Talents group cries foul after GMA compares regularization to ‘having cake and eating it too’
The Talents Association of GMA (TAG) has lambasted GMA Network, Inc., for making “misleading statements” in its petition before the Supreme Court (SC) and saying that regularizing its workers would be a “classic case of a person who wants to have his cake and eat it too.”
“We will not stand idly by while the network reduces our fight for better labor treatment to a mere metaphor,” TAG said in a statement following the Number 2 network’s filing of a petition that sought to reverse Labor Arbiter Roderico Almeyda’s June 22, 2015 order in favor of 101 workers who served under “talent agreements.”
The publicly-listed corporation asked the SC to declare the talents to be “independent contractors” with whom it did not have an employer-employee relationship. It argued that television networks were “not governed by the basic precepts of labor and employment,” because of their supposed peculiar and unique nature.
GMA even claimed it was fighting for the freedom of its workers to “offer their services as independent contractors,” saying they should not be “compelled” to enjoy the security of tenure and legal benefits of regular employees. It said the SC should “not simply apply precedents which ruled that talents are regular employees.”
TAG, however, refuted GMA’s attempt to portray talents as similar to outsourced production houses who submit finished products for the network to air. It said talents, just like workers in other industries, take employment tests, go through interviews and get hired in the usual process for a regular job.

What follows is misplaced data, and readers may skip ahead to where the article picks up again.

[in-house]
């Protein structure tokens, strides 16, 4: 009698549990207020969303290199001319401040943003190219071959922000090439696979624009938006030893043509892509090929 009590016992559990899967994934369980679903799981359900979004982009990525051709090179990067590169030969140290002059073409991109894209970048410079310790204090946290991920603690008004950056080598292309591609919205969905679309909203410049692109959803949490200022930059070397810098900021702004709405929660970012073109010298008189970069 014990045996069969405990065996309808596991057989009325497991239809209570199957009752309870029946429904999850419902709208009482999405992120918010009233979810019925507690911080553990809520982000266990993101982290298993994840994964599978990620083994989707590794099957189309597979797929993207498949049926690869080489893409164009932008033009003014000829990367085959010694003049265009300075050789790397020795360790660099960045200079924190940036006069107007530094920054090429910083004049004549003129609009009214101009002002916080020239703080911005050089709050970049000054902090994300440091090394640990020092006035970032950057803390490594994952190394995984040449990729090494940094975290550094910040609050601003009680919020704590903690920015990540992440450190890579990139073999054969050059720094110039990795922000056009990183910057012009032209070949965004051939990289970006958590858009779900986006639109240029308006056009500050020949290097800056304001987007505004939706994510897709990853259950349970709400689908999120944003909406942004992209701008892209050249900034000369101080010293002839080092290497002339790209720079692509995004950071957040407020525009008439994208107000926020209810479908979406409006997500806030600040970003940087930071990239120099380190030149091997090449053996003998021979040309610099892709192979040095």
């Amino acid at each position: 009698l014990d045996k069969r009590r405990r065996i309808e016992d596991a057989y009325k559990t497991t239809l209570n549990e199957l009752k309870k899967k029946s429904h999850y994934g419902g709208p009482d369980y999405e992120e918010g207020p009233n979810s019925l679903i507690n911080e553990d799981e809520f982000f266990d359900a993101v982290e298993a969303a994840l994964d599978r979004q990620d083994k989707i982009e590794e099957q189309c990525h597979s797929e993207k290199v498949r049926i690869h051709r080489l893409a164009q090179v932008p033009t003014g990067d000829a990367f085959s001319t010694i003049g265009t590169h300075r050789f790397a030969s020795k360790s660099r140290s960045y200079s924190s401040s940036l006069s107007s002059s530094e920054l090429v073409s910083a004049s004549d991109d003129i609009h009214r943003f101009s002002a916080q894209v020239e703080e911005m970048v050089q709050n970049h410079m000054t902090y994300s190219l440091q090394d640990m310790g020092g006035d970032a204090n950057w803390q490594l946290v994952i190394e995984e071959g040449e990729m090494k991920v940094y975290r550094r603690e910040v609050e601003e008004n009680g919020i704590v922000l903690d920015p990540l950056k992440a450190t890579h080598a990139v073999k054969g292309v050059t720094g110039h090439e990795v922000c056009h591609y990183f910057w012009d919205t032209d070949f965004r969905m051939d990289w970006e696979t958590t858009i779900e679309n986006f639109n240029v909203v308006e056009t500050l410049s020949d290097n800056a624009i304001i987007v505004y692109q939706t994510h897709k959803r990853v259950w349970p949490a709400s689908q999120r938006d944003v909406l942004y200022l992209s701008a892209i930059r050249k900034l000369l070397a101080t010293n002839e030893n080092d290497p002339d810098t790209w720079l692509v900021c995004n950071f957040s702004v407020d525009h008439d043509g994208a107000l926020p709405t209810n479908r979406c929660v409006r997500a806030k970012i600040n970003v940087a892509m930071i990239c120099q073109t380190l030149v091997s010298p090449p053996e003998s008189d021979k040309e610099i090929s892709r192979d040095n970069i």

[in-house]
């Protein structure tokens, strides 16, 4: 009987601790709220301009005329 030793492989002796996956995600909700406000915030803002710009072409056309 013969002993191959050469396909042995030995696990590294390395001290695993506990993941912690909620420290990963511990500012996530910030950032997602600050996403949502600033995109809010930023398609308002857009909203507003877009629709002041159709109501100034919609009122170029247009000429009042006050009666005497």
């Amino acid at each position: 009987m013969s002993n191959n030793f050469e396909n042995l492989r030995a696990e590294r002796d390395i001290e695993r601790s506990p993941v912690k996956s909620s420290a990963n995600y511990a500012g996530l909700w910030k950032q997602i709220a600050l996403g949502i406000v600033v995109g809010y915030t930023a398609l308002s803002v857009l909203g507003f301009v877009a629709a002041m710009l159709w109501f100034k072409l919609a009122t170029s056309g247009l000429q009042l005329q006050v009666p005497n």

It denounced GMA’s “barefaced lie” that it only required talents to come to the office weekly, contrary to the reality of them being required to report during call times in their programs every day.
“The guards of the GMA Network Center building’s 8th floor, which houses the public affairs department, would tell you all about the times these talents had to sleep on pooled chairs, using only their scarves as blankets. Surely, that is more than just ‘once a week, lasting just a few hours,’” TAG said.
Contrary to GMA’s claim that talents earn as much as regular managerial employees, TAG said they were forced to provide services for multiple programs just so they could afford healthcare as they lacked employee benefits.
“So with due respect, while the salaries may have sometimes matched those in the managerial level – the labor conditions most certainly did not,” TAG said.
The National Labor Relations Commission (NLRC) and the Court of Appeals (CA) previously sided with the workers in their respective decisions dated September 30, 2015 and February 20, 2019.